My poetry often tends toward context-less sketches.
Today’s, for example, is just about wings—red, crepe paper wings. There is no big meaning. There is no money line. It’s just…. here’s this picture. Is there beauty there?
Does poetry need a money line, or is the image enough? Is it enough to sketch and offer the sketch without offering an interpretation of the sketch?
I feel like it is but just about everyone I’ve ever encountered either teaching a workshop or participating in a workshop with me thinks differently.
I painted red, crepe-paper wings today standing up to a hurricane. That’s it. No context. No background to give you an idea of where the “wearer of the wings” is, where she came from, or who she is. I think the picture is pretty enough on its own. If a visual artist had to go into a long expository about what the pearl meant and why it was significant and what that girl was doing there and why her head was turned that way and the deeper meaning you should get out of it, it would be an unsuccessful painting. I feel the same can be true of some poems.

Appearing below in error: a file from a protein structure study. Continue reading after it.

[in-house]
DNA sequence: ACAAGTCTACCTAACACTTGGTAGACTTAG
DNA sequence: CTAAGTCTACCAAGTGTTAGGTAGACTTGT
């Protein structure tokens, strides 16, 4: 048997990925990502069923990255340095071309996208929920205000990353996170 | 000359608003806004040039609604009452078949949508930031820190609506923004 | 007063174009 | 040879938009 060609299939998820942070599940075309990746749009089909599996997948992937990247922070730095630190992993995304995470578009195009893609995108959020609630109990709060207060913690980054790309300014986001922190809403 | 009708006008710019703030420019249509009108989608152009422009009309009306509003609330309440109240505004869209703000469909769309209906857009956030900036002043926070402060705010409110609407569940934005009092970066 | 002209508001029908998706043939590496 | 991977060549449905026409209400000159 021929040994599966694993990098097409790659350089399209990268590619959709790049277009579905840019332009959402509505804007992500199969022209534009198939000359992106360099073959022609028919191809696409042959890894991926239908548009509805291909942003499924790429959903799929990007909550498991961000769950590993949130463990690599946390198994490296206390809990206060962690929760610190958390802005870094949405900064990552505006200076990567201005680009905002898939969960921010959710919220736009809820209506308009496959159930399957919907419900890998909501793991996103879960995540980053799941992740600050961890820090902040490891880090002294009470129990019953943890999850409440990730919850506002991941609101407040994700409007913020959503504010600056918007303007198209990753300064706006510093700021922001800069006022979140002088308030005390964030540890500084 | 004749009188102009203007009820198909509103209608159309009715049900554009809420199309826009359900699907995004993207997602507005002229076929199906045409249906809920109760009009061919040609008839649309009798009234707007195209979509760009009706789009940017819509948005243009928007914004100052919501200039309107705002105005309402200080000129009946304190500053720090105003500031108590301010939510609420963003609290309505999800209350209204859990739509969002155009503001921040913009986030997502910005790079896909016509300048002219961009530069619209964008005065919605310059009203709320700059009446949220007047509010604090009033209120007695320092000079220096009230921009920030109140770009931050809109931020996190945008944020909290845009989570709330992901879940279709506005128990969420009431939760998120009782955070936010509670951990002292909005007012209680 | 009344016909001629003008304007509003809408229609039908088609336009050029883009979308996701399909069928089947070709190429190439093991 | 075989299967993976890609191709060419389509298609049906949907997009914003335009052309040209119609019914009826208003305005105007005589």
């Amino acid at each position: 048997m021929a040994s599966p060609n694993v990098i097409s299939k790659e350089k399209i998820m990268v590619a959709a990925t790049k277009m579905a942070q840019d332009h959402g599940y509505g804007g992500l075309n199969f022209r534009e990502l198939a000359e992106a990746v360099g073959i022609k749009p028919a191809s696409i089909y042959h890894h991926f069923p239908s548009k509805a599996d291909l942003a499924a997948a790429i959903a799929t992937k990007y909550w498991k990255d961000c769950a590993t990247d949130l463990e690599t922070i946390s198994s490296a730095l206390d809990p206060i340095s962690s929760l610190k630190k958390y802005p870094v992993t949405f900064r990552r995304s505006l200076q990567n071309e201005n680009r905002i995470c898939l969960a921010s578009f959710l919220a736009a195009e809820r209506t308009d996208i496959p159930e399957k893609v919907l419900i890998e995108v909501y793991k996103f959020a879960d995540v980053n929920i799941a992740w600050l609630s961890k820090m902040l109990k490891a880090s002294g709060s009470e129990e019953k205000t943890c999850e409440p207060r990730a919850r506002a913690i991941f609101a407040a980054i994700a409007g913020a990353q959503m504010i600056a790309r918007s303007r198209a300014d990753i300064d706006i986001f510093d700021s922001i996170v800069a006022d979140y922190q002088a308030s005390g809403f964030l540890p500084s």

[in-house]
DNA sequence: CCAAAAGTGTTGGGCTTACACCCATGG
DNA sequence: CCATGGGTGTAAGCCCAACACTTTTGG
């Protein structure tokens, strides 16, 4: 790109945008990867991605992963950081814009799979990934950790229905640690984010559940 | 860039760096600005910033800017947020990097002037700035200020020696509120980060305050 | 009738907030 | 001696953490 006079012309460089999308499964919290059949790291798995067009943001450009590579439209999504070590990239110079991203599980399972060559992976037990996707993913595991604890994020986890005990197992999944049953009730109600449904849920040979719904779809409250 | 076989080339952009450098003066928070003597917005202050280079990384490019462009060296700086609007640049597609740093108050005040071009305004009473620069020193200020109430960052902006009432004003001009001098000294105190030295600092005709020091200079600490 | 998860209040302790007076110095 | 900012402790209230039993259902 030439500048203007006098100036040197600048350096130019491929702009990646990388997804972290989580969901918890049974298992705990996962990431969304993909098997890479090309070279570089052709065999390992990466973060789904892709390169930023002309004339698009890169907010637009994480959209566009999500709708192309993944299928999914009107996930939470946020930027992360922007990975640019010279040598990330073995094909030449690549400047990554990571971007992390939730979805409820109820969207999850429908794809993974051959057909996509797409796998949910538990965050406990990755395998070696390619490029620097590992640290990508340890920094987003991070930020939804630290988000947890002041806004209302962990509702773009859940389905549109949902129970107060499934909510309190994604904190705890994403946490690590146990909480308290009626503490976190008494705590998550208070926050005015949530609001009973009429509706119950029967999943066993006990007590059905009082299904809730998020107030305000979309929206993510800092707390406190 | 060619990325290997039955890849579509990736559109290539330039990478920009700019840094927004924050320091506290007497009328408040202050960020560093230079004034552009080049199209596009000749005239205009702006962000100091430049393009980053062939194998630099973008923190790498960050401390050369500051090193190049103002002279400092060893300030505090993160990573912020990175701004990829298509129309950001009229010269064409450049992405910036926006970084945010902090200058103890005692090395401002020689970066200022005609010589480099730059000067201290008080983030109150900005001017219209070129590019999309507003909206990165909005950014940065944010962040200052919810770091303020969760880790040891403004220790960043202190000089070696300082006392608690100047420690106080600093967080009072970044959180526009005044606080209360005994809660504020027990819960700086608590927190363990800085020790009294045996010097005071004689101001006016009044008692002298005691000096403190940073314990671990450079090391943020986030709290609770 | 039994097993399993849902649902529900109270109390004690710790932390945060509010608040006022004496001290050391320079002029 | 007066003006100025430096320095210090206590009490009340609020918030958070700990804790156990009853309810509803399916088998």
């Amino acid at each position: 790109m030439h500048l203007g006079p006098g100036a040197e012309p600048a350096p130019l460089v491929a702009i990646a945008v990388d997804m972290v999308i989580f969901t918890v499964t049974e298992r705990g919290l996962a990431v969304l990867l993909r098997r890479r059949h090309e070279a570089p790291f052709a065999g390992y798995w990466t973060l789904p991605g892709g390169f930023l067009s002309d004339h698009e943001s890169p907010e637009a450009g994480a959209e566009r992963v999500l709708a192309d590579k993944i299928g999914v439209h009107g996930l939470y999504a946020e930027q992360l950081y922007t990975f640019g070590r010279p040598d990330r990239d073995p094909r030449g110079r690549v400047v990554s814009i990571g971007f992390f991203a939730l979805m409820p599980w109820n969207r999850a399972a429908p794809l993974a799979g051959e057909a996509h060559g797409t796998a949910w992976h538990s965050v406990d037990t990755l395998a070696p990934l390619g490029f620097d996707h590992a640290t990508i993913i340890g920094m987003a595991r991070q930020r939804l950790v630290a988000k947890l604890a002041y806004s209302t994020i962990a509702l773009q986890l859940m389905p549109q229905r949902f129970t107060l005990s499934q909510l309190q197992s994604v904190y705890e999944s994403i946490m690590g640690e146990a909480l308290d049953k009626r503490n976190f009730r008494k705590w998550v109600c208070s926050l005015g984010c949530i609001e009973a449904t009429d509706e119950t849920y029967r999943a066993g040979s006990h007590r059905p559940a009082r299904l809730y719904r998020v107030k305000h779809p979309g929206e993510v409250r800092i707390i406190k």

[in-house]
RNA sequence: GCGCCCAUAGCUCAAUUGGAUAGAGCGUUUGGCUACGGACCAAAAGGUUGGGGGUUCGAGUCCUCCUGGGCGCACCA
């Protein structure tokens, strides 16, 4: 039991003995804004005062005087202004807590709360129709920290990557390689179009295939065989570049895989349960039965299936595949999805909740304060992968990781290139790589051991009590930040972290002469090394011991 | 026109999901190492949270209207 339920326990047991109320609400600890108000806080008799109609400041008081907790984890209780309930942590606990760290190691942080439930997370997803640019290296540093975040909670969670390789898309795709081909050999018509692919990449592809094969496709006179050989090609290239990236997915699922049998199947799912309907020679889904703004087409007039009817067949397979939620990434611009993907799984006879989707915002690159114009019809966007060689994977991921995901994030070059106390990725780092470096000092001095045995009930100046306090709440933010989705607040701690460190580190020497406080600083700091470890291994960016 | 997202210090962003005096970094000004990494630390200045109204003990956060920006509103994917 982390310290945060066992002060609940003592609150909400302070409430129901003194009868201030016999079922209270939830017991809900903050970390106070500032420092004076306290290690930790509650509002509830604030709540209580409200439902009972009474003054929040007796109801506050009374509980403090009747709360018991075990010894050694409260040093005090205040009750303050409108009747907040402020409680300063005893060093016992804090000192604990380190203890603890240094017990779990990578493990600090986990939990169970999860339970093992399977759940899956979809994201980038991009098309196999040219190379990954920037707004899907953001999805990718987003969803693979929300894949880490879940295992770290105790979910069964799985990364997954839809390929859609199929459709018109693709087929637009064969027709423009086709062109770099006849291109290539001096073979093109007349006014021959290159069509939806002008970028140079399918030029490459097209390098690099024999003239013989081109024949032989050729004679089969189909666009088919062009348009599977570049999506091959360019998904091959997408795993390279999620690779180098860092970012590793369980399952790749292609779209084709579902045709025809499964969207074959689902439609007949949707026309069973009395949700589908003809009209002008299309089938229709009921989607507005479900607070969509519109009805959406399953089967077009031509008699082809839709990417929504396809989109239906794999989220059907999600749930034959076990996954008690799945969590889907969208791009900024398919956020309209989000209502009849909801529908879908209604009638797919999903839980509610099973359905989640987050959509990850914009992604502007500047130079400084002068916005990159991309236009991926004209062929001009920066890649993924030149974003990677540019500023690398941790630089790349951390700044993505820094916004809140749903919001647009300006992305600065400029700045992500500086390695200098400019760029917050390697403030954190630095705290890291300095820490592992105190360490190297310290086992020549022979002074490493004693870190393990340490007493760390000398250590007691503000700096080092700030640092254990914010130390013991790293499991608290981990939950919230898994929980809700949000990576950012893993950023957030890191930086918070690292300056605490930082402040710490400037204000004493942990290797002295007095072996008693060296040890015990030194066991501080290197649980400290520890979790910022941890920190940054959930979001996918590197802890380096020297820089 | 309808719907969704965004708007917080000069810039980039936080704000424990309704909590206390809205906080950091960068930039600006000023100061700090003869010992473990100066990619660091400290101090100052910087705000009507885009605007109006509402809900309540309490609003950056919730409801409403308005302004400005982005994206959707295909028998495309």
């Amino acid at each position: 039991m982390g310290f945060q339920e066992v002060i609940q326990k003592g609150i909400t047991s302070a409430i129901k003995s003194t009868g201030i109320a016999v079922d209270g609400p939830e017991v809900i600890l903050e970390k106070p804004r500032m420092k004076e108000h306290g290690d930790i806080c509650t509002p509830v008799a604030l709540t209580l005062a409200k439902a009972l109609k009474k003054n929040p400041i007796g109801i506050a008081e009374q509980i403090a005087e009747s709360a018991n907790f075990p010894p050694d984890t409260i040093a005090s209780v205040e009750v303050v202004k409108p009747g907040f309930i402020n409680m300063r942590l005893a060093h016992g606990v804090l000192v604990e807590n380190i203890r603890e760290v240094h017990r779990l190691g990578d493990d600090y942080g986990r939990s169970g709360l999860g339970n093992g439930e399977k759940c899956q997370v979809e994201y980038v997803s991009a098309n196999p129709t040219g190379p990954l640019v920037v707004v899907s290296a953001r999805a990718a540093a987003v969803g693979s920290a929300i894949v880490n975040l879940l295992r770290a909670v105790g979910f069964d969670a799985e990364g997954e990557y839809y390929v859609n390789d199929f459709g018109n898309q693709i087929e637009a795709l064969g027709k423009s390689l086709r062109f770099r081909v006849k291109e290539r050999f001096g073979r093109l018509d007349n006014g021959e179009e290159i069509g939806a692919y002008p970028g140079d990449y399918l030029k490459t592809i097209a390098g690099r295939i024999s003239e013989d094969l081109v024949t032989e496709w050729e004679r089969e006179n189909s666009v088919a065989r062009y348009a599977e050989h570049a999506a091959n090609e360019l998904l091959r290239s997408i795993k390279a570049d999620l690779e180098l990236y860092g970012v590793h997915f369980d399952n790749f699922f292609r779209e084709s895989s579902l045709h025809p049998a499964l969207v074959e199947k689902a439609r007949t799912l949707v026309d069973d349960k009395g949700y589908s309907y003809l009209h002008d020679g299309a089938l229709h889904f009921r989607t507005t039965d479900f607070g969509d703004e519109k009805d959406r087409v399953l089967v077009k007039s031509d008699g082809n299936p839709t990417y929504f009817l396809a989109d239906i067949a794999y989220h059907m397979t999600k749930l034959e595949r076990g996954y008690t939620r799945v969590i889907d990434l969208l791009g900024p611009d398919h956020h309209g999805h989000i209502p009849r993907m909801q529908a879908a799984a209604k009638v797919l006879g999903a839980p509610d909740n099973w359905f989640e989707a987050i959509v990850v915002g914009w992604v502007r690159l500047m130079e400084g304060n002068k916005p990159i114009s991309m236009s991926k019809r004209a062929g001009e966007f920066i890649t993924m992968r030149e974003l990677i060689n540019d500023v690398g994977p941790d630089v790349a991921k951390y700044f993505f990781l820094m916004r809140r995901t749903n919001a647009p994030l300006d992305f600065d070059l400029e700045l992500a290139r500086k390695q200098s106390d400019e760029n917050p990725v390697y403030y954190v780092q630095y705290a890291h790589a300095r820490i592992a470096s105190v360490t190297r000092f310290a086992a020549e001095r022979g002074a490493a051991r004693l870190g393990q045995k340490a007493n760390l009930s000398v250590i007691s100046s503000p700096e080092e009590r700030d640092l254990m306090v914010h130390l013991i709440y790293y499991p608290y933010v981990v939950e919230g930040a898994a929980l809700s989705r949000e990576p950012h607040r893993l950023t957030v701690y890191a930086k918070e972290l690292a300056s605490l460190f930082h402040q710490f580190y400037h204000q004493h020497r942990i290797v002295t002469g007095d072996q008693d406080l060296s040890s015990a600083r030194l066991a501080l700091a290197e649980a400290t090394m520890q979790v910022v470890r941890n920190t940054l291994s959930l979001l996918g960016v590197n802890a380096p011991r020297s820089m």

Here. Here’s the picture. Sometimes that’s enough.
Sometimes money lines get tiresome.
This could be me simply justifying bad poetic behavior—a naughty habit like the creative equivalent of hanging up the phone without saying “good-bye” or “I love you.” I’m not above rationalization. I may be above context, but not rationalization. Never rationalization.
How important is context really? How much can I get away with, or, more to the point, how little?
Am I a minimalist, or am I lazy?
Anthony Hopkins looks into the camera and asks, “Am I a good man, or a bad man?”